#4 Ugly, Leggy Plants

By late summer, your plants may begin to look leggy, meaning they’re just long stems with a meek flower at the end.

Rather than looking foliage-full like they did a month or two ago, leggy plants look thin, spindly, and sad. Not so good for curb appeal.

Grab your clippers for an easy fix. Just cut back about half the stems two-thirds of the way to their base. Within a couple of weeks, those cut stems will be blooming with new flowers, and you can cut back the other half.

Your refreshed pots and beds should keep looking good (and getting enviable looks from neighbors) for a few more months.

#5 Mosquitoes

Cheesy pun alert: Mosquitoes are the ultimate summer buzzkill. (We warned you.)

But it’s true: Nothing ruins outdoor fun faster than swarm of these pesky stingers.

Clogged gutters with standing water are basically a mosquito maternity ward, so keep them clear of debris at all times.

Look for other areas that contain standing water, and clean them regularly: the dog’s outdoor water bowl, the bird bath, and that wagon the kids left out before it rained.

Also, it may seem obvious, but: Install an outdoor fan! Mosquitoes are wimps when it comes to breezes.

#6 Pop-Up Thunderstorms

Tree that has fallen because of a stormImage: Chris Sadowski/Getty

Those pop-up summer storms can be a refreshing break from a hot spell. But when a freak storm leaves a large branch or tree in your yard — or worse, on your home or fence — it can be downright scary.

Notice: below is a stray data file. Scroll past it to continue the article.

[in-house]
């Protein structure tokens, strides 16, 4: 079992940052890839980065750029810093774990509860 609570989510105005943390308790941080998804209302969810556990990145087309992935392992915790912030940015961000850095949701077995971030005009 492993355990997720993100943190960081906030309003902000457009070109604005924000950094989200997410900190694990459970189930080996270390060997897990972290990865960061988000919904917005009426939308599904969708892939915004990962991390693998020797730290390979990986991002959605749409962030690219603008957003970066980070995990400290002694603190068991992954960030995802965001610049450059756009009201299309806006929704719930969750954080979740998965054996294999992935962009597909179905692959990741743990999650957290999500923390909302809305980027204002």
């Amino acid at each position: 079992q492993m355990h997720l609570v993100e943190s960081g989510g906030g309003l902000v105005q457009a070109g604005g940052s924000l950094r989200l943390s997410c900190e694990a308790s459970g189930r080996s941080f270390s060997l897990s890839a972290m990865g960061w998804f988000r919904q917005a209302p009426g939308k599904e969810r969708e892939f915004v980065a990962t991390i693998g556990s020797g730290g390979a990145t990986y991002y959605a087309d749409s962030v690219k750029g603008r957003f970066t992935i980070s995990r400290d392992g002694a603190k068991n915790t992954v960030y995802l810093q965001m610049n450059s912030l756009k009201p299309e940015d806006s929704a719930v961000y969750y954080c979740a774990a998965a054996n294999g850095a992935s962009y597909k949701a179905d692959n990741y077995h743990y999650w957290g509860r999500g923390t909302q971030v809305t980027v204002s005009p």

The good news is that when a tree — even your neighbor’s tree — lands on your home or other insured structure, your homeowner’s insurance should cover it.

If it simply landed in your yard and didn’t hit a structure, you’re likely on your own when it comes to removing the debris. In that case, take comfort in the fact that your house is safe.

 

#7 Sky-High Power Bills

Ceiling fan spinning in a houseImage: jajaladdawan/Shutterstock

As summer heat rises, so do your utility bills.

To fight back against the annual assault of energy bills, start with the basics: Install a programmable thermostat — and program it. Get your AC maintained regularly to increase its efficiency, and replace the air filters regularly.

Beyond that, some creative cooling strategies can help you save even more. So turn off your central air, and employ these cheaper cooling techniques.

Here’s how to lower your power bill in the summer:

  • Get a couple of cheaper window units for key rooms and use only when there. Like the bedroom when you’re sleeping, or one near the dog’s crate when you’re gone.
  • You can also free yourself from AC completely, using fans.
  • And during the daytime, when the sun is beating down, draw your blinds and curtains — a simple step that can drastically reduce the sun’s effect on your home’s indoor temp.

#8 HVAC Noise

Who can enjoy the birds chirping and crickets cricketing with your AC whizzing all day?

Don’t sweat the noise pollution; take the opportunity to drown it out with something beautiful, like a water feature in your backyard. There’s nothing like the sound of rushing water to lull you into relaxing, forgetting the heat, and soaking up the last few weeks of summer.

Or just switch that baby off. Who needs to cool the house when you’re sipping ice tea on the patio?

 

#9 A Crunchy, Brown Lawn

A crunchy, brown lawn thirsty for waterImage: Simon McGill/Getty